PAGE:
“Violence is an everyday occurrence around the world for health workers”, says ICN. “This includes violent physical, sexual and verbal assault from patients and potentially their families. The issue is so bad that across the world, nursing is considered more dangerous than being a police officer or a prison guard…
“Violence against nurses threatens the delivery of effective care and it violates their human rights. It damages their personal dignity and integrity. It is an assault on the health system itself.”
Health for us as members means freedom from violence at work. To this end, NZNO is producing a “Position statement: Violence and aggression towards nurses”. This will serve as the basis for a campaign. A project team has been established, with leaders drawn from across our organisation.
Through the Council of Trade Unions, NZNO is also participating in the creation of a new legally enforceable convention on gender-based violence at work under the auspices of the International Labour Organisation.
Before I finish, I was also asked to speak about any plans around the organiser structure to support these efforts and campaigns. I take this to mean the structure of the organising work performed and supported by by NZNO staff.
The annual, weekly and daily planning of this work is an operational matter, under the direction of NZNO management. But I can report on some discussions around resourcing and strategic planning at the Board level.
First of all, earlier this month the Board of Directors approved business cases to increase the number of NZNO organisers by 2.0 FTE during the current financial year. What does this number mean?
This represents a 6% increase in the existing organiser workforce of 35.95 FTE. The last increase in the number of organisers was in 2017, when an extra 1.5 FTE was approved. The increase before that was back in 2007. That year, total NZNO membership sat at 39,000. It is now 52,000. A planned review of organiser resource in 2011 was deferred in favour of setting up the Member Support Centre.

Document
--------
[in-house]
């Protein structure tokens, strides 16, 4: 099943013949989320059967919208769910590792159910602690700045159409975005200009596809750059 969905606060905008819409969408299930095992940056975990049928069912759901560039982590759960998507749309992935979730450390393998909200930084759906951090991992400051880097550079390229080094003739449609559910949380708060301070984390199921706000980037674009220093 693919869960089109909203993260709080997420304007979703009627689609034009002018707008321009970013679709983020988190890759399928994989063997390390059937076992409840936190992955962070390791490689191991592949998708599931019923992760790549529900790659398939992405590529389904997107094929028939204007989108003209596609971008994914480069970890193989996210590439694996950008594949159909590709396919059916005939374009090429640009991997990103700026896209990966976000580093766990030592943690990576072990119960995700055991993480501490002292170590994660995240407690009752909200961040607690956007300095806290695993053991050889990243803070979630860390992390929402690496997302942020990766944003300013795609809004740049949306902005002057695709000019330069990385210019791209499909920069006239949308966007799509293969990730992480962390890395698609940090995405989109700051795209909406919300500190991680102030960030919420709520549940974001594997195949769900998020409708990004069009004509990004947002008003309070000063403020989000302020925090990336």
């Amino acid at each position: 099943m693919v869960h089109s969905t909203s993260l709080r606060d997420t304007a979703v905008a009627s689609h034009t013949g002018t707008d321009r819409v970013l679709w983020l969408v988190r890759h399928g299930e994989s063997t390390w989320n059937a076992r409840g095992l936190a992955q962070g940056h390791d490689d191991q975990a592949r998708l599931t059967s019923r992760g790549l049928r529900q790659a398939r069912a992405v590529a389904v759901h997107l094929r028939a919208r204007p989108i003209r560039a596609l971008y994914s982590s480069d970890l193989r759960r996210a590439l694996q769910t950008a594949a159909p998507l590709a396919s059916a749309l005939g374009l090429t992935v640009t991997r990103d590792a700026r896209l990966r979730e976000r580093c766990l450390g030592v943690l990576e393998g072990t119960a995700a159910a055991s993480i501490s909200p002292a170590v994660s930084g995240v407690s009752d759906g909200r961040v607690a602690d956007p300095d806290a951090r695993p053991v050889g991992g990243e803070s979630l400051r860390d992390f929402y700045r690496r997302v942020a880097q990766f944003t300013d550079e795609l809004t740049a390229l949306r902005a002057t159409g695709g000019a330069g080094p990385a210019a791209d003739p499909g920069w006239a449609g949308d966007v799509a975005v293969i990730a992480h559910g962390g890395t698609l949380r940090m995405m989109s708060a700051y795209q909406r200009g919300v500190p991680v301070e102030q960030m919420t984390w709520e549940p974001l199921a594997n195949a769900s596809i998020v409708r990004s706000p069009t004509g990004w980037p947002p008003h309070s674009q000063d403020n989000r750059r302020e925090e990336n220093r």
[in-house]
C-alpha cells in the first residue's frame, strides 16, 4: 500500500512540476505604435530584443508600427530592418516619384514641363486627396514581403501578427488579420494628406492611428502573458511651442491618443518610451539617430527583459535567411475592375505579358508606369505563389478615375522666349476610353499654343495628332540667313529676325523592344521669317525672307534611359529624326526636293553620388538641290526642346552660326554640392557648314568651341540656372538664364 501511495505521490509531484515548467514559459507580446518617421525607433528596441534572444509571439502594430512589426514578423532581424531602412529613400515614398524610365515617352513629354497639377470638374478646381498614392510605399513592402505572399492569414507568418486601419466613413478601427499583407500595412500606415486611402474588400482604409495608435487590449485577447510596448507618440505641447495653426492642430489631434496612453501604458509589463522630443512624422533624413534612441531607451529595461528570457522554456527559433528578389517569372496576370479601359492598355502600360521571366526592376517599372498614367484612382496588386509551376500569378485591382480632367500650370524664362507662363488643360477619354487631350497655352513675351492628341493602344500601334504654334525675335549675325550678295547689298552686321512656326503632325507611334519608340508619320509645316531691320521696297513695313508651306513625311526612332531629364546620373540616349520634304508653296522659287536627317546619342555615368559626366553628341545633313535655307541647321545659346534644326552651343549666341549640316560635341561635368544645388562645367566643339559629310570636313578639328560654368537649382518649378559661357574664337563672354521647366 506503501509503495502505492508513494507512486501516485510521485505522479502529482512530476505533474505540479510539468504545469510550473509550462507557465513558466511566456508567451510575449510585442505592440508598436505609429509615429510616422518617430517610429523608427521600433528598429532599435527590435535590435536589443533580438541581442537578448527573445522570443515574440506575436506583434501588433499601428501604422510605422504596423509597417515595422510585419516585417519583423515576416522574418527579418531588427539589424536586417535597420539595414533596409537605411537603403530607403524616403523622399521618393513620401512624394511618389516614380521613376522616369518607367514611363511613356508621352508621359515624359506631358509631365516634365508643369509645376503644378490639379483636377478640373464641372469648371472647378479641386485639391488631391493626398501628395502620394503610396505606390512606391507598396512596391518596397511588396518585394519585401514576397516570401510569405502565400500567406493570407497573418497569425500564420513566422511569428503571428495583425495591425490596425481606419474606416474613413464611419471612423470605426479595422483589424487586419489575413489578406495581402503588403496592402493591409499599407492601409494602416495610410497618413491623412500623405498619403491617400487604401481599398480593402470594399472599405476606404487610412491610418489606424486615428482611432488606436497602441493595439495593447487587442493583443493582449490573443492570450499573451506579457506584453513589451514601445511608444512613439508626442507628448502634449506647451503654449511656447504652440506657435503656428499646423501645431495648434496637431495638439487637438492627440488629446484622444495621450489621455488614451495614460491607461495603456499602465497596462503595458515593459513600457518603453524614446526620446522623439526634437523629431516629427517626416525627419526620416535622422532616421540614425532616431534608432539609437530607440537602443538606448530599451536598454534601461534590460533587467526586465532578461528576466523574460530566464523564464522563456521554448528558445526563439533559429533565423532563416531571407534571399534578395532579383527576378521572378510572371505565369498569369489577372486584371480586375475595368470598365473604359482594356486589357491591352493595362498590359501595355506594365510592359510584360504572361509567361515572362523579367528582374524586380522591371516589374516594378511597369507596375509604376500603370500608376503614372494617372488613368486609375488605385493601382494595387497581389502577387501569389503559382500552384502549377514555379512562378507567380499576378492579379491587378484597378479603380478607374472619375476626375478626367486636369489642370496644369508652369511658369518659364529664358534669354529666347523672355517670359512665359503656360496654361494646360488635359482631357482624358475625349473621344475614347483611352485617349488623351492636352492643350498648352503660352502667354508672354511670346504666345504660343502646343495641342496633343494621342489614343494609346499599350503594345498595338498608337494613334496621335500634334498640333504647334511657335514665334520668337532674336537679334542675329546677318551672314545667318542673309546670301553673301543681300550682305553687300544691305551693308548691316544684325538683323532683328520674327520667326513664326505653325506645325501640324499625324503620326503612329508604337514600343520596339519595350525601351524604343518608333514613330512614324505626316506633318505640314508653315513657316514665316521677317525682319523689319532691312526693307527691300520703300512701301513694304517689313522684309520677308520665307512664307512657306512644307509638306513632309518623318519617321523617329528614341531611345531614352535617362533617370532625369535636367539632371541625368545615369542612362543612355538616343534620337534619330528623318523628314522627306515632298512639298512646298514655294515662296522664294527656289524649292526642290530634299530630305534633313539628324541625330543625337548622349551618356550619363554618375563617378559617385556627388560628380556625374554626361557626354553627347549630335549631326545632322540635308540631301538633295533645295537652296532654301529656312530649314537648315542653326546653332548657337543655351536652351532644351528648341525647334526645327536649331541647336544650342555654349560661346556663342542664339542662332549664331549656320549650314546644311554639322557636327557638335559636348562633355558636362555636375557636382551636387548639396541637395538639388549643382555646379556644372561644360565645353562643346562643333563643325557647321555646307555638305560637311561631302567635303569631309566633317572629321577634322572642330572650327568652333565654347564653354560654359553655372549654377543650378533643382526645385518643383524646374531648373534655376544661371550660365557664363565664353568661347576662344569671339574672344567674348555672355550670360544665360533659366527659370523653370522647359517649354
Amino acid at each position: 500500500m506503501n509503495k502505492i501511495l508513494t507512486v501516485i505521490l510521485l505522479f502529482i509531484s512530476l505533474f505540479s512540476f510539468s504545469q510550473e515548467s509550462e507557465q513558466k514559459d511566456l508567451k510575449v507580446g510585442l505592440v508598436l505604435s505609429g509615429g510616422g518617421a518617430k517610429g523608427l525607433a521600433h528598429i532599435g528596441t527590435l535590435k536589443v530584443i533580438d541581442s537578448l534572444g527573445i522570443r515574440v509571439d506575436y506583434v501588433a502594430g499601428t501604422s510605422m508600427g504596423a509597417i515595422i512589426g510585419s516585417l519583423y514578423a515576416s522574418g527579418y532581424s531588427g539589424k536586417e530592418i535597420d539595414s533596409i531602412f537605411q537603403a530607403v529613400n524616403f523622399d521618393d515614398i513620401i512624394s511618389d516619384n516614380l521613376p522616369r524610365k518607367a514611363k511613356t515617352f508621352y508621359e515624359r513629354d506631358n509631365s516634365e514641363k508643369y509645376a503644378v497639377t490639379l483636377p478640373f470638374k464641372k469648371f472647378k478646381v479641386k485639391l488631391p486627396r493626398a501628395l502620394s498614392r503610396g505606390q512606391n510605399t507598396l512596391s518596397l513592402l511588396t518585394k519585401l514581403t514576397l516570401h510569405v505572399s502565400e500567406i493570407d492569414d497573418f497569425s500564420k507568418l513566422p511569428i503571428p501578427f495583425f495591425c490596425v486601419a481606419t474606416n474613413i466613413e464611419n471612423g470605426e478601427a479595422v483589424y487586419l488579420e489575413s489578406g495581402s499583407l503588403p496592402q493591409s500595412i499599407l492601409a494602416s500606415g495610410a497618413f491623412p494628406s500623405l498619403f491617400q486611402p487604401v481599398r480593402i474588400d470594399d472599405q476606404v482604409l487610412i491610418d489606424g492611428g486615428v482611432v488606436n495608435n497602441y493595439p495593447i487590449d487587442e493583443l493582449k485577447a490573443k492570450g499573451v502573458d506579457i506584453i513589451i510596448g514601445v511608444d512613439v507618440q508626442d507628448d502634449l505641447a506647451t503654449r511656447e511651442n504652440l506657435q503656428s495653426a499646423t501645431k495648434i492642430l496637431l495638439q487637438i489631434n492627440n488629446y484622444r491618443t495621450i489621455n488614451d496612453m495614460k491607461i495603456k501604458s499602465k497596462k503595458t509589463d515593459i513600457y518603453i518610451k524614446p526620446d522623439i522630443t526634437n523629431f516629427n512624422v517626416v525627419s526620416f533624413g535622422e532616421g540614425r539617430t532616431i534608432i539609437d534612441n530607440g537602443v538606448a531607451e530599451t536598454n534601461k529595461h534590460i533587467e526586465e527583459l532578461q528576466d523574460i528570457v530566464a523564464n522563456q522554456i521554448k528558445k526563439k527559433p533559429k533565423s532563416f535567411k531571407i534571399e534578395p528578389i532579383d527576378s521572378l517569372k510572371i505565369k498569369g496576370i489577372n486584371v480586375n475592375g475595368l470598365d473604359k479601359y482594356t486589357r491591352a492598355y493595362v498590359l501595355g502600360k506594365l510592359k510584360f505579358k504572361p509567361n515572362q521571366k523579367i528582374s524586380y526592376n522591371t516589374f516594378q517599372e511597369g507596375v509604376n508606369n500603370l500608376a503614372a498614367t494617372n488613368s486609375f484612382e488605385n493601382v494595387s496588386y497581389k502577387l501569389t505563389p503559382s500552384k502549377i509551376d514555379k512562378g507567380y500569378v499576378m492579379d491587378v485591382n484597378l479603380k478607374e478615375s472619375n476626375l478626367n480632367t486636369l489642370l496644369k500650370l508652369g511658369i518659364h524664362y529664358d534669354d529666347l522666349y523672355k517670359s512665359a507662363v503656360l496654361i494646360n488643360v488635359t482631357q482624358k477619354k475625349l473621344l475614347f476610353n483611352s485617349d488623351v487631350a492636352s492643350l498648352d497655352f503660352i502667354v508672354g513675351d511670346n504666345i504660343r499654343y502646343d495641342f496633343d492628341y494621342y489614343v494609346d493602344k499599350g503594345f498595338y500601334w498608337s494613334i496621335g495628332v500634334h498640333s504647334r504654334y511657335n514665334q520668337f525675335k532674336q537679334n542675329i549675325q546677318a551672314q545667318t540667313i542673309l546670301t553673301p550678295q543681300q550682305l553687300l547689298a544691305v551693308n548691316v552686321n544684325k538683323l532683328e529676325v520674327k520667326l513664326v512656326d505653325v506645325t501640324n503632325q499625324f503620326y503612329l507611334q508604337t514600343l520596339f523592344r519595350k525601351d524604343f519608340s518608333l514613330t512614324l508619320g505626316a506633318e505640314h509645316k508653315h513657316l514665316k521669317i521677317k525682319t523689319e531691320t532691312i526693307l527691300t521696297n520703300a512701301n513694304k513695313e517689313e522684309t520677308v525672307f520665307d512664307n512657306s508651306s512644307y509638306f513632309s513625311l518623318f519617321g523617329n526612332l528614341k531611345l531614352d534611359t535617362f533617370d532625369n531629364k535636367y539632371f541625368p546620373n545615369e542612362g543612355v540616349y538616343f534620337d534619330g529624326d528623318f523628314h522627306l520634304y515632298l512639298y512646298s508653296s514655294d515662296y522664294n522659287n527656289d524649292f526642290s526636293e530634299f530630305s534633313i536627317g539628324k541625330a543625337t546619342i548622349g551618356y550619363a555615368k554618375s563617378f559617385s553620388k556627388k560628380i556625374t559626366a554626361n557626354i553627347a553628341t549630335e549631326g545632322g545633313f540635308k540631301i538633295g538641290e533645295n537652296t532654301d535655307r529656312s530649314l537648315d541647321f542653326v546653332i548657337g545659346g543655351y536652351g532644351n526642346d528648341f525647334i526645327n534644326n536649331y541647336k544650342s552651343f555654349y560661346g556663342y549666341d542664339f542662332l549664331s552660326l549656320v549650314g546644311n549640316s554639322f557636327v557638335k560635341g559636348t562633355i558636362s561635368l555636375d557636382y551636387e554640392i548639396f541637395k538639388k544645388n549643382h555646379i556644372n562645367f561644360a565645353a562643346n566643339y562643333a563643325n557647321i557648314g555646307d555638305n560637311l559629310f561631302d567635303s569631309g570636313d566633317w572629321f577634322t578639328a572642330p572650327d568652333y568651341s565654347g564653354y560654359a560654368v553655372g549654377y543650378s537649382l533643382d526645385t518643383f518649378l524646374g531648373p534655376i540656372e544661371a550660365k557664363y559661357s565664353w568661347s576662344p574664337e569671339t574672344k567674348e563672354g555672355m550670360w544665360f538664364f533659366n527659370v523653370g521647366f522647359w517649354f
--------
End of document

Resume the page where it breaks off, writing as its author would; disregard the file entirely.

So in the last 12 years, we have seen the establishment of MSC, while the number of members has grown by 33 percent and the number of organisers has been boosted by 10 percent.
To address this mismatch, and current workload issues such as those arising from rapid nationwide implementation of CCDM (noted previously), the initial business case put to the Board in February this year sought an extra 5.0 FTE for the organiser workforce, plus 1.0 FTE for casual or “relief” organising.
The Board decision to approve a lower number than six full-time equivalents was based on the need for a break even operating budget. But clearly, there are issues with sustainability and pressures are building. These pressures could be resolved in a number of ways.
Firstly, business cases declined this year could be funded in the future. Alternatively, the pressures could also be addressed by reorganising the way we work. On a part of the NZNO website you may not have visited, it says:
“Wherever possible, we use the “organising” model which simplistically means, an approach to working with members that empowers them to act in their own interest, with NZNO’s elected leadership and staff on a team basis. This approach is distinctly different from that where a staff or elected member “fixes” things for members.”
“Wherever possible” depends on factors like the number of delegates in a workplace and their skills, confidence, engagement and their resourcing, including the amount of their paid release time, along with the nature of member issues. It also depends on how staff work to empower and educate members.
Clearly, addressing growing pressures on our organiser structure is not a case of “either/or”. A combination of more staff and changing the way we work is possible.
This concludes my talk. Thank you for listening. I will be available to answer any questions now and throughout the day.
Nō reira, tēnā koutou, tēnā koutou, tēnā koutou katoa.